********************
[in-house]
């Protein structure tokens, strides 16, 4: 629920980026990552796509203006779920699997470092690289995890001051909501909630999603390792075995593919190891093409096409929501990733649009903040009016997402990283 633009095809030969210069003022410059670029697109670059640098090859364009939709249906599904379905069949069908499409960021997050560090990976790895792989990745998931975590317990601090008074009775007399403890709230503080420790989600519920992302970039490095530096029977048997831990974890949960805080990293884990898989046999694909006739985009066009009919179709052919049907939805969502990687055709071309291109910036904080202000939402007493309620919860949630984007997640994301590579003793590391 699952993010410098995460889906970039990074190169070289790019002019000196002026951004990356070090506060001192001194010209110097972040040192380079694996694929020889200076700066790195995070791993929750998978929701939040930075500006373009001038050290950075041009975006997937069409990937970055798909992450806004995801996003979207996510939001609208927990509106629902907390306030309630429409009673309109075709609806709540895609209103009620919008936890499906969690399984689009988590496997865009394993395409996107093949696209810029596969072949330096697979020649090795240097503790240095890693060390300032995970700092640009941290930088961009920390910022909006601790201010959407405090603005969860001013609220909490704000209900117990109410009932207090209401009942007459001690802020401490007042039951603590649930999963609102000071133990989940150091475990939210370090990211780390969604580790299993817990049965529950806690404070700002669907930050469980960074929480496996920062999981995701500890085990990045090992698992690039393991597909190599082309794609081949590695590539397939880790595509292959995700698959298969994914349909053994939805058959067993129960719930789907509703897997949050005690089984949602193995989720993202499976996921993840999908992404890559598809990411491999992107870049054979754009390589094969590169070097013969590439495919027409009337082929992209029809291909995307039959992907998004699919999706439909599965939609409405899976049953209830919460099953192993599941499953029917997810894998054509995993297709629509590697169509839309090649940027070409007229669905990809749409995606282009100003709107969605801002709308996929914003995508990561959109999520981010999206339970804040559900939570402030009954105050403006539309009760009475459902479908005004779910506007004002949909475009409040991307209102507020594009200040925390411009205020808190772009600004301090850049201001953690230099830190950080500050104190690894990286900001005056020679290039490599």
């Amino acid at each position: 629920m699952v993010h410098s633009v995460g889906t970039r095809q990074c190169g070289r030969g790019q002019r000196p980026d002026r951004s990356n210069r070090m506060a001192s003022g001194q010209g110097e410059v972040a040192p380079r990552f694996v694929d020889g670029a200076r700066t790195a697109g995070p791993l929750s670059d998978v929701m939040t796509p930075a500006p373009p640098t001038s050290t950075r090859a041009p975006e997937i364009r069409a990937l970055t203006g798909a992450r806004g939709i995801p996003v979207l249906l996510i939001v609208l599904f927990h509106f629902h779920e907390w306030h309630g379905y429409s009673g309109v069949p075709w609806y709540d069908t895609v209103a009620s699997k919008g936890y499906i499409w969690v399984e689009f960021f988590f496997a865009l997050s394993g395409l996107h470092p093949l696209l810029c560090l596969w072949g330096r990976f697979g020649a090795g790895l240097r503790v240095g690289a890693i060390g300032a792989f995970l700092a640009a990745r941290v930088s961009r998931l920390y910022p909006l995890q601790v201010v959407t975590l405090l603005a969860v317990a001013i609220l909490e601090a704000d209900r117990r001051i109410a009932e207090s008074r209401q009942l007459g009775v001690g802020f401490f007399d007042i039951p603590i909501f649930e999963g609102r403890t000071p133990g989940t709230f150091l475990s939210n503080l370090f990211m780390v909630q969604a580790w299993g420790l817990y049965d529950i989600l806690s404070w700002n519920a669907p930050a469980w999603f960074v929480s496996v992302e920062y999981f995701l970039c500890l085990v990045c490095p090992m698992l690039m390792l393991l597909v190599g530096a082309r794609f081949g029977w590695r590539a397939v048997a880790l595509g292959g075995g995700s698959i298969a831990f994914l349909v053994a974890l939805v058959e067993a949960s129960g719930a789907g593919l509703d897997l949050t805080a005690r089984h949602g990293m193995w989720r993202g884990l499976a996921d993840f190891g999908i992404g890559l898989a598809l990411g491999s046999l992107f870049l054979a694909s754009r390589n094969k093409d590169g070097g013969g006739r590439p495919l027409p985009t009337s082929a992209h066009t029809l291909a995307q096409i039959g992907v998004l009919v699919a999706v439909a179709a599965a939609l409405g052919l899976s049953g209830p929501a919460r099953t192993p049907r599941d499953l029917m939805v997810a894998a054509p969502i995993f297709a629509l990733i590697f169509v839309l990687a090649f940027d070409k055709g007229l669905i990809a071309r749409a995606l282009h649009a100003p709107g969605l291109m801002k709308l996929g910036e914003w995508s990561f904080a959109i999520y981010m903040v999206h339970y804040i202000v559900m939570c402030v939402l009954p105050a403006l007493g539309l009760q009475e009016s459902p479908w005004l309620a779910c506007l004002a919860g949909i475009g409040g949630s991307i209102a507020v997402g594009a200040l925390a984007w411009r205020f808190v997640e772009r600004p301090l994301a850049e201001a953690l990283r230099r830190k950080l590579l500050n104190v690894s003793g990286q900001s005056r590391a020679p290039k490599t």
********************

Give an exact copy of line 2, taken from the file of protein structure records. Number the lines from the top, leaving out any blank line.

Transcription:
């Protein structure tokens, strides 16, 4: 629920980026990552796509203006779920699997470092690289995890001051909501909630999603390792075995593919190891093409096409929501990733649009903040009016997402990283 633009095809030969210069003022410059670029697109670059640098090859364009939709249906599904379905069949069908499409960021997050560090990976790895792989990745998931975590317990601090008074009775007399403890709230503080420790989600519920992302970039490095530096029977048997831990974890949960805080990293884990898989046999694909006739985009066009009919179709052919049907939805969502990687055709071309291109910036904080202000939402007493309620919860949630984007997640994301590579003793590391 699952993010410098995460889906970039990074190169070289790019002019000196002026951004990356070090506060001192001194010209110097972040040192380079694996694929020889200076700066790195995070791993929750998978929701939040930075500006373009001038050290950075041009975006997937069409990937970055798909992450806004995801996003979207996510939001609208927990509106629902907390306030309630429409009673309109075709609806709540895609209103009620919008936890499906969690399984689009988590496997865009394993395409996107093949696209810029596969072949330096697979020649090795240097503790240095890693060390300032995970700092640009941290930088961009920390910022909006601790201010959407405090603005969860001013609220909490704000209900117990109410009932207090209401009942007459001690802020401490007042039951603590649930999963609102000071133990989940150091475990939210370090990211780390969604580790299993817990049965529950806690404070700002669907930050469980960074929480496996920062999981995701500890085990990045090992698992690039393991597909190599082309794609081949590695590539397939880790595509292959995700698959298969994914349909053994939805058959067993129960719930789907509703897997949050005690089984949602193995989720993202499976996921993840999908992404890559598809990411491999992107870049054979754009390589094969590169070097013969590439495919027409009337082929992209029809291909995307039959992907998004699919999706439909599965939609409405899976049953209830919460099953192993599941499953029917997810894998054509995993297709629509590697169509839309090649940027070409007229669905990809749409995606282009100003709107969605801002709308996929914003995508990561959109999520981010999206339970804040559900939570402030009954105050403006539309009760009475459902479908005004779910506007004002949909475009409040991307209102507020594009200040925390411009205020808190772009600004301090850049201001953690230099830190950080500050104190690894990286900001005056020679290039490599």